Hamelin was surrounded by four fortresses, which gave it the nickname "Gibraltar of the North". It was the most heavily fortified town in the Electorate of Hanover. The first fort (Fort George) was built between 1760 and 1763, the second (Fort Wilhelm) in 1774, a third in 1784, and the last (called Fort Luise) was built in 1806.

In 1808, Hamelin surrendered without fighting to Napoleon, after his victory at the Battle of Jena-Auerstedt. Napoleon's forces subsequently pulled down the town's historic walls, guard towers and the three fortresses at the other side of the river Weser. In 1843, the people of Hamelin built a sightseeing tower on the Klüt Hill, out of the ruins of Fort George. This tower is called the Klütturm and is a popular sight for tourists.

In 1867 Hamelin became part of the Kingdom of Prussia, which annexed Hanover in the aftermath of the Austro-Prussian War of 1866.

During the Second World War, Hamelin prison [de] was used for the detention of Social Democrats, Communists, and other political prisoners. Around 200 died here; more died in April 1945, when the Nazis sent the prisoners on long marches, fearing the Allied advance. Just after the war, Hamelin prison was used by British Occupation Forces for the detention of Germans accused of war crimes. Following conviction, around 200 of them were hanged there, including Irma Grese, Josef Kramer, and over a dozen of the perpetrators of the Stalag Luft III murders. The prison has since been turned into a hotel.[2] Executed war criminals were interred in the prison yard until it became full; further burials took place at the Am Wehl Cemetery in Hameln. In March 1954, the German authorities began exhuming the 91 bodies from the prison yard; they were reburied in individual graves in consecrated ground in Am Wehl Cemetery.[2]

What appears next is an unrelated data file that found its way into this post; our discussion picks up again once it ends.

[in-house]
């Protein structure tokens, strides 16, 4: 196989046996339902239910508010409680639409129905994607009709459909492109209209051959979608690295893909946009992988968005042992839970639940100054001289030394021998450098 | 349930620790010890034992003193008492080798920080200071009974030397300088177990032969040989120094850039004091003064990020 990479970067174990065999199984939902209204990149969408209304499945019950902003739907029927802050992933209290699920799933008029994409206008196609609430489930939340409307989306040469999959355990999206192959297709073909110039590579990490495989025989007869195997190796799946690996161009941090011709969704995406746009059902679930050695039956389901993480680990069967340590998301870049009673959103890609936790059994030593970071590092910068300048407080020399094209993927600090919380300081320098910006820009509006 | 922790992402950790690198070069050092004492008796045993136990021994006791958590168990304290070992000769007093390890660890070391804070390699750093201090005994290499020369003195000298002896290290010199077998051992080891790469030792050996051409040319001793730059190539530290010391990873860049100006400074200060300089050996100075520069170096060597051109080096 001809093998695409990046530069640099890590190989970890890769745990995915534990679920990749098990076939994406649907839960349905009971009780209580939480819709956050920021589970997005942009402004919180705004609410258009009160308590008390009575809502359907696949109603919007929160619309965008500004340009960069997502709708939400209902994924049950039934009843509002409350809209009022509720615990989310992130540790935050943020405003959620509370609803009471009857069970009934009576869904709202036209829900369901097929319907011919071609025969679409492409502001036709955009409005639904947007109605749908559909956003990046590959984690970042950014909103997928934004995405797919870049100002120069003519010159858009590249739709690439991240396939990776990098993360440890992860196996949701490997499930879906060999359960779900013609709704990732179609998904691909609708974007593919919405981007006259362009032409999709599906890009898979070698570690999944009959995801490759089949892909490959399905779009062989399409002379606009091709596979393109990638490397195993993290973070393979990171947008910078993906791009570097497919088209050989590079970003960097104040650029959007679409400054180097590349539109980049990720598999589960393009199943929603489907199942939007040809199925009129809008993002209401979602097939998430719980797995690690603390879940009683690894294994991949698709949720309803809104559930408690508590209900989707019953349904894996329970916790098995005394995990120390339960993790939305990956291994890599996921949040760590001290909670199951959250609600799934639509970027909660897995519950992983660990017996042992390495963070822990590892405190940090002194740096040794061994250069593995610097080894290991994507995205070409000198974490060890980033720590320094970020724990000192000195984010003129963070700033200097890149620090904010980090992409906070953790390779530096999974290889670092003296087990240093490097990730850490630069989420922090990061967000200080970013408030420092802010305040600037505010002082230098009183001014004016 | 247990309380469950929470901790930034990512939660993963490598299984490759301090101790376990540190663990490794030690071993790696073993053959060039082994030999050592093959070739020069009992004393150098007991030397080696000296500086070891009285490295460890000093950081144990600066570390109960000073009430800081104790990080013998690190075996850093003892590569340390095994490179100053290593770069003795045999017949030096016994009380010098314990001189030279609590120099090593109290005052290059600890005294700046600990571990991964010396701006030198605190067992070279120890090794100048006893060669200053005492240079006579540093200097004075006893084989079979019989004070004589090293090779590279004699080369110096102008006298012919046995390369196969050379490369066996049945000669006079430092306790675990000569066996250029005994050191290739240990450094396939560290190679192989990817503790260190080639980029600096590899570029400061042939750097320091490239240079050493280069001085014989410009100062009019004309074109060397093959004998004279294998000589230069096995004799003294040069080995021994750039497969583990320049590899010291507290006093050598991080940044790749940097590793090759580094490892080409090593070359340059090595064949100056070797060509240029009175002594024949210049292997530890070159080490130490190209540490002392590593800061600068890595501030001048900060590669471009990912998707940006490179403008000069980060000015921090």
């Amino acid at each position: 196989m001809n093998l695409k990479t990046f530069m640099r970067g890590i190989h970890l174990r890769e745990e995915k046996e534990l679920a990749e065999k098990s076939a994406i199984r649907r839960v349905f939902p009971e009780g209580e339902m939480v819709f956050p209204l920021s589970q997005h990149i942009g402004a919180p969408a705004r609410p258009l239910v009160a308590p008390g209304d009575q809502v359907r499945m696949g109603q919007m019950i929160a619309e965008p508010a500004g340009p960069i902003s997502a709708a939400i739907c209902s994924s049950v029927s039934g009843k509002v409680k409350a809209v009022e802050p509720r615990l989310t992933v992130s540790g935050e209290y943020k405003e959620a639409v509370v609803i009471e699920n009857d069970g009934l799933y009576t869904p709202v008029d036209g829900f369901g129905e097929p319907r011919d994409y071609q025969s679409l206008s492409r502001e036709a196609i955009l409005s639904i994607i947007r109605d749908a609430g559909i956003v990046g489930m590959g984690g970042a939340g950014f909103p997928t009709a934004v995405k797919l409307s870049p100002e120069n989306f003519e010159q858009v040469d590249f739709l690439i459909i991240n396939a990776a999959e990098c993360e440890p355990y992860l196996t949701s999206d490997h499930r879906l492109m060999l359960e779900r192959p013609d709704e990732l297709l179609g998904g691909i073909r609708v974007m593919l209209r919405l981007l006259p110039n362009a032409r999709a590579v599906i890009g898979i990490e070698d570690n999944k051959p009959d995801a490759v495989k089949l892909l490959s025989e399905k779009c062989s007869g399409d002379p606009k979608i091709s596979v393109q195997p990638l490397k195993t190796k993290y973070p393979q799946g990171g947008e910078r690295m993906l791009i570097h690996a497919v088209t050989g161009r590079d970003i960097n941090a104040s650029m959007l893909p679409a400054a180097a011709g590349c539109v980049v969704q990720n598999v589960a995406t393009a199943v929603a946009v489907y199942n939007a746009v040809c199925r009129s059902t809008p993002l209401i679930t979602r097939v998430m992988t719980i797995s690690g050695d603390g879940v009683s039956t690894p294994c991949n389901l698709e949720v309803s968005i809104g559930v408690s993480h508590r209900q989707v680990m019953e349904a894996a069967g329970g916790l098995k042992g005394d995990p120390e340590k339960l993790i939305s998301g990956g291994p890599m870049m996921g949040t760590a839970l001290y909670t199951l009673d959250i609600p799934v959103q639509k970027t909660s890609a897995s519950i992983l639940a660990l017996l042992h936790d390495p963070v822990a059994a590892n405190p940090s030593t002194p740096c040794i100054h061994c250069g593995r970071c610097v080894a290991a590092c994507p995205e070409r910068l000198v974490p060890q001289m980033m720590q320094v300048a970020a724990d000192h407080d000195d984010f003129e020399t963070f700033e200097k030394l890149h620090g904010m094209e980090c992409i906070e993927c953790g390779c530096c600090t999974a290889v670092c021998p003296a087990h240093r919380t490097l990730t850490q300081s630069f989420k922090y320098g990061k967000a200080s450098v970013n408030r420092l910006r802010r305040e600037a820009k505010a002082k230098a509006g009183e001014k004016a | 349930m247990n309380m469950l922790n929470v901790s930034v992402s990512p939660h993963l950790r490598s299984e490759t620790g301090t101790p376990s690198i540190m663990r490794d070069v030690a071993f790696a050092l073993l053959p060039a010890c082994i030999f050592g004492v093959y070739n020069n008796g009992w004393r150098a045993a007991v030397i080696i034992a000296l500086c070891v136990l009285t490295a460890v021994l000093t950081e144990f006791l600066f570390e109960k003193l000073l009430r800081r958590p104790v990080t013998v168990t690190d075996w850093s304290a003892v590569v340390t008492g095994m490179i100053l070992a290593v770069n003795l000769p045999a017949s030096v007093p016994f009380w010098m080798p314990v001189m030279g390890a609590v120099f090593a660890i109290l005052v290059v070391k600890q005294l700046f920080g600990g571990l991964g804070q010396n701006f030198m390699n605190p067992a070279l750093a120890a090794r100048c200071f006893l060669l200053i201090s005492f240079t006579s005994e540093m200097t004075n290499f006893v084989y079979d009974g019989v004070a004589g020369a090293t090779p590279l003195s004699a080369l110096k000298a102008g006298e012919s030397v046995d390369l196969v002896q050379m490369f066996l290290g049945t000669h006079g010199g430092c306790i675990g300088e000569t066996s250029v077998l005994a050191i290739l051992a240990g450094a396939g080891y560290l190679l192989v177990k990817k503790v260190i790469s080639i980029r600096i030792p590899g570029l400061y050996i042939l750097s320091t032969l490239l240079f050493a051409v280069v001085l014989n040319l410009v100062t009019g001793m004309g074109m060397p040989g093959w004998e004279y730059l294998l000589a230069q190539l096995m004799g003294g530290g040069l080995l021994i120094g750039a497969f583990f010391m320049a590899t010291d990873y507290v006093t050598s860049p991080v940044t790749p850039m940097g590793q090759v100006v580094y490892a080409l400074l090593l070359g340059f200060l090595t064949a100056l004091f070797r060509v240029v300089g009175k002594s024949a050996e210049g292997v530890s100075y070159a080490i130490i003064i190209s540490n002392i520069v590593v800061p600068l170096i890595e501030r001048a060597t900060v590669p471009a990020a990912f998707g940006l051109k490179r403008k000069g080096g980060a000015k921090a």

The coat of arms (German: Wappen) of Hamelin depicts the St. Boniface Minster, the oldest church in the city.[3]

Geography[edit]

Subdivisions[edit]

Watershed of the river Weser.
  • Afferde
  • Hastenbeck
  • Halvestorf
  • Haverbeck
  • Hilligsfeld (including Groß and Klein Hilligsfeld)